suet bird feed ingredients

For the Birds: Suet Logs

Each December the urge to create sets upon our home.  C looks forward to taking a few days off before Christmas to play in Santa’s Workshop.

This year the project idea came from a store-bought gift we’d given C’s mum this summer.  It was a bird feeder – a Suet Log to be more specific.  It’s a just like a tree branch with holes drilled & filled with a suet mixture.  The birds, especially the woodpeckers, flocked to her 3rd floor deck.  They LOVED it.

The fellow at the store said many birds find their food inside the bark of trees, so these feeders attracted more birds than those looking for seeds.  Customers had reported over 110 different varieties of birds using this feeder.

bird feeder
photo by SVSeekins

C had to make some himself.  His Santa’s Workshop project plan was in place early.

All summer & fall we put commercial  ‘bark butter’ into Mum’s feeder each time we were at her apartment.  After a while the cost added up, so I figured it was time to try making the bird feed from scratch, too.

A year or so ago Swan Lake Nature Sanctuary had given me instructions for pine cone bird feeders.  Homemade bird suet was stuffed into open pine cones.   The idea had intrigued me then, so I’d kept the instruction sheet.  I figured the suet should work just as well inside the drilled holes of C’s logs as it would inside the pine cones.  Although I’d come across those instructions this summer & put them ‘somewhere safe’, do you think I could find them now?

In the end I found a recipe from Garden Wise magazine that would do the trick.

suet bird feed ingredients
photo by SVSeekins

Procuring most of the ingredients was straight forward.  Peanut butter, dried fruit & breadcrumbs were already stocked in the kitchen.   I washed egg shells & stored them frozen until I needed them.  The sunflower seed & millet was bought in the bulk section at Buckerfields, a local feed store.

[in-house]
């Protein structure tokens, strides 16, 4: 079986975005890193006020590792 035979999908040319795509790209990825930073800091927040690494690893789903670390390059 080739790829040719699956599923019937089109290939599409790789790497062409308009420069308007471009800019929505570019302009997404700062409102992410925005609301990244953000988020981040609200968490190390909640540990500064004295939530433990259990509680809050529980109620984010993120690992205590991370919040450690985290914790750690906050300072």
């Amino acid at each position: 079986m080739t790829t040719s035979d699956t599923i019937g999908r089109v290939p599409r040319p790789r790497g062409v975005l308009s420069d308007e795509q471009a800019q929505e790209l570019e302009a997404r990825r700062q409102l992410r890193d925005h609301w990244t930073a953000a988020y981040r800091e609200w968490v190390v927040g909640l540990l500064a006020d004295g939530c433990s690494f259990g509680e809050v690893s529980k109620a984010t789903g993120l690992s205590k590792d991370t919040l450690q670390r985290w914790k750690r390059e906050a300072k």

The rendered fat (suet) was a little tougher. I looked around for plain suet blocks that could be melted down & converted into this pliable recipe for the logs.  Even on sale these would not be cost-effective.

It turns out that suet is available from the butcher.  I went to a butcher that specializes in British fare.  Apparently the British use suet in spotted dick – a steamed pudding.  Who knew?

Once I’d collected the ingredients for our bird suet, it didn’t take long to put it all together.

suet bird feed in jars
photo by SVSeekins

For packaging, it was important to me not be wasteful.  So I decided on canning jars.  I had lots of them, & they can be re-used or recycled.

We’re pretty happy with the finished product.    Now we’re waiting to see what kind of bird will be the first to find the new feeder in our garden.

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© SVSeekins and Garden Variety Life, 2011. Unauthorized use and/or duplication of this material without express and written permission from this blog’s author and/or owner is strictly prohibited. Excerpts and links may be used, provided that full and clear credit is given to SVSeekins and Garden Variety Life with appropriate and specific direction to the original content.

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8 thoughts on “For the Birds: Suet Logs”

    1. First I’m looking forward to some birds FINDING the feeder. It took a few days for the one on Mum’s deck to be discovered, too. Photos of birds feeding would be nice, too. The old digital I have works fine for many things, but tight shots of movement isn’t it’s strong suit. I have my fingers crossed.

  1. Yo SV; something that I can do for my yard – and I know what you mean about the digital camera for bird shots. We have a group of about 5 blue jays that visit our backyard regularly that I would love to take some pictures of, but none of them turn out. And we also had a couple of large woodpeckers that were the size of magpies in our yard last month. Maybe your recipe will lure them back?
    ps. that pudding recipe sounds icky :)

    1. There’s a really good chance that the woodpeckers will be back – - perhaps they’ve just gone south? They stick around here year round, but I remember the flickers showing up in the spring up north…. and, Yeah, just the name of that pudding puts me off a bit, much less that rendered fat is a major ingredient :-) They’re the same cooks responsible for Haggis…

  2. Cool idea, I’m sure the birds will spread the word once they have a taste. You may have a new job to keep you busy!!

    1. let me know if you try it out…. ingredients are available & you’ve got the skills. I look forward to seeing your photos of the birds up there that enjoy it

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